I’ve mentioned before my love for the Royal Spyness series—light and funny historical fiction taking place in 1930s England where the protagonist is a descendant of the queen’s—and Heirs was the most recent installment to come out. I’ll be honest: It wasn’t my favorite. In Heirs, Lady Georgina goes to live in the country in a very Downton-like home to help teach an Australian hillbilly the ways of the uppercrust. The reason I like the other Georgie books far more than this one is the pace. It seemed to lope along at times, and none of the real action took place until around the 85 percent mark. Still, you’ve gotta love the plucky heroine, and I’ll stick with Georgie until the very end. I’m Twitter friends with the author, and she told me that the next book is done and has Georgie heading for Hollywood! (And if you haven’t read these books, I encourage you to start from the beginning and do so.)
My rating: 3.5 out of 5
10. Dead Ever After by Charlaine Harris
Separately, my sister-in-law and my mom each turned me out to the magical world of Sookie Stackhouse years before it ever became a hit HBO series. And much as True Blood spiraled into ridiculousness, so did the books after the sixth or seventh installment. As such, I didn’t immediately pick up the conclusion to the 13-book series when it released in the spring. It wasn’t until my mom said that it was actually pretty good that I finally read it. And I’m glad I did: Not only did it tie up all the loose ends that so many TV and book series often don’t (hi, Dexter, I’m looking at you) but it got back to the core of who Sookie Stackhouse is and why so many people fell in love with her in the first place. And—spoiler alert!—it has a happy ending, so after more than a decade of following the goings-on of Bon Temps, that was greatly appreciated.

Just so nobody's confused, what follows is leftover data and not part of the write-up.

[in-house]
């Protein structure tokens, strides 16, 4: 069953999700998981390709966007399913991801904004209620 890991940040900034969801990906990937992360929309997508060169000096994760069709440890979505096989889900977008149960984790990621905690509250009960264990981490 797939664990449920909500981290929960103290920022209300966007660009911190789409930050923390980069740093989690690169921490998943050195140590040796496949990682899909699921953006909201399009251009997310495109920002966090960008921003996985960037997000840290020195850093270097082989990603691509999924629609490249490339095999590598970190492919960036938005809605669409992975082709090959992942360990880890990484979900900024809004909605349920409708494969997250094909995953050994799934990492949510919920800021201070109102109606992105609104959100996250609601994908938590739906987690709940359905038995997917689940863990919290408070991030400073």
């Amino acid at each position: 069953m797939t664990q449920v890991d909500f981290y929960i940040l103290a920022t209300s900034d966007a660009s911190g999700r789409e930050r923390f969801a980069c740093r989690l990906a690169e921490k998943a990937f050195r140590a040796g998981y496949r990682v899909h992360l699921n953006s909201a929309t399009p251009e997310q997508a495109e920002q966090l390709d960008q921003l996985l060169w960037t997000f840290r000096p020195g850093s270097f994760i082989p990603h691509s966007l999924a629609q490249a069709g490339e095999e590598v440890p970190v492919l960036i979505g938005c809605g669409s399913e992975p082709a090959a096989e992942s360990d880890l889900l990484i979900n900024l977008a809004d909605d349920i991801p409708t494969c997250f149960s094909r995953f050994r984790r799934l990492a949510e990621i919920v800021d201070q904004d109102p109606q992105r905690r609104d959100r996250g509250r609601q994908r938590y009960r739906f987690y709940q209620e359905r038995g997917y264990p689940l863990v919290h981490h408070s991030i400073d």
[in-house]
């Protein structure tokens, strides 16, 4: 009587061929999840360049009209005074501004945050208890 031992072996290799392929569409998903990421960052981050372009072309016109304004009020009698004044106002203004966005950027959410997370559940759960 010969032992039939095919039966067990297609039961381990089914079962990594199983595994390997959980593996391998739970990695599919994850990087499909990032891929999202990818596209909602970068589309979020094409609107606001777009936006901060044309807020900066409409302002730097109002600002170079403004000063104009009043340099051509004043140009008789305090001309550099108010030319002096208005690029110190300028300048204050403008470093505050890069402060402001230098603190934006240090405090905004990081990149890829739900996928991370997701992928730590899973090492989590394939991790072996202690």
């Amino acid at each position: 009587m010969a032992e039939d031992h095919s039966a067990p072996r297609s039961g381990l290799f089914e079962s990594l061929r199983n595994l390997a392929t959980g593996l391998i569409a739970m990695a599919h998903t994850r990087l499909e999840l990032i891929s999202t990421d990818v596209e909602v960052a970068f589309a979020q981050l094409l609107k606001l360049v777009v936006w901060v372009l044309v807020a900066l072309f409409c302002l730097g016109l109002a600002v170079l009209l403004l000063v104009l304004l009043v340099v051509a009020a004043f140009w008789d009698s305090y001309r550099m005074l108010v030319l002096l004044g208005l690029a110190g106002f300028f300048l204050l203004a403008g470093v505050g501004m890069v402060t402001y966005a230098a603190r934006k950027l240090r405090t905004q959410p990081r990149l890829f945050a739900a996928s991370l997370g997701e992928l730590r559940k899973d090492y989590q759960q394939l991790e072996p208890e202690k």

My rating: 4 out of 5
11. Wedding Night by Sophie Kinsella
I don’t even want to merit this book with a review. It was pretty horrible. And I love some of Sophie’s other chick lit (such as the Shopaholic series). But this read about a magazine editor who tries to sabotage her sister’s wedding night with the wrong guy so that she won’t consummate the marriage? Just…no.
My rating: 1 out of 5
Currently, I’m reading What’s Left of Me: The Hybrid Chronicles by Kat Zhang, a YA author I met while speaking at the Crossroads Writers Conference in Macon, Georgia last week. It’s indulging my love for a good dystopian read, but I’m skeptical yet whether or not the concept of everyone being born with two souls is too creepy for me to pursue—though I will hand it to Kat: The writing is incredibly solid, particularly for this genre. (She has a second out, and the third of the trilogy releases next spring.)
And I’m counting the days until
KEEN’s done the conclusion to the Divergent saga releases on Oct. 22. Other than that, I’ve got about 100 unread books in the archives of my now-deceased Kindle (another thing that’s been holding me back: my first edition Kindle finally kicked the bucket!) so I can’t wait to devour them over the holidays.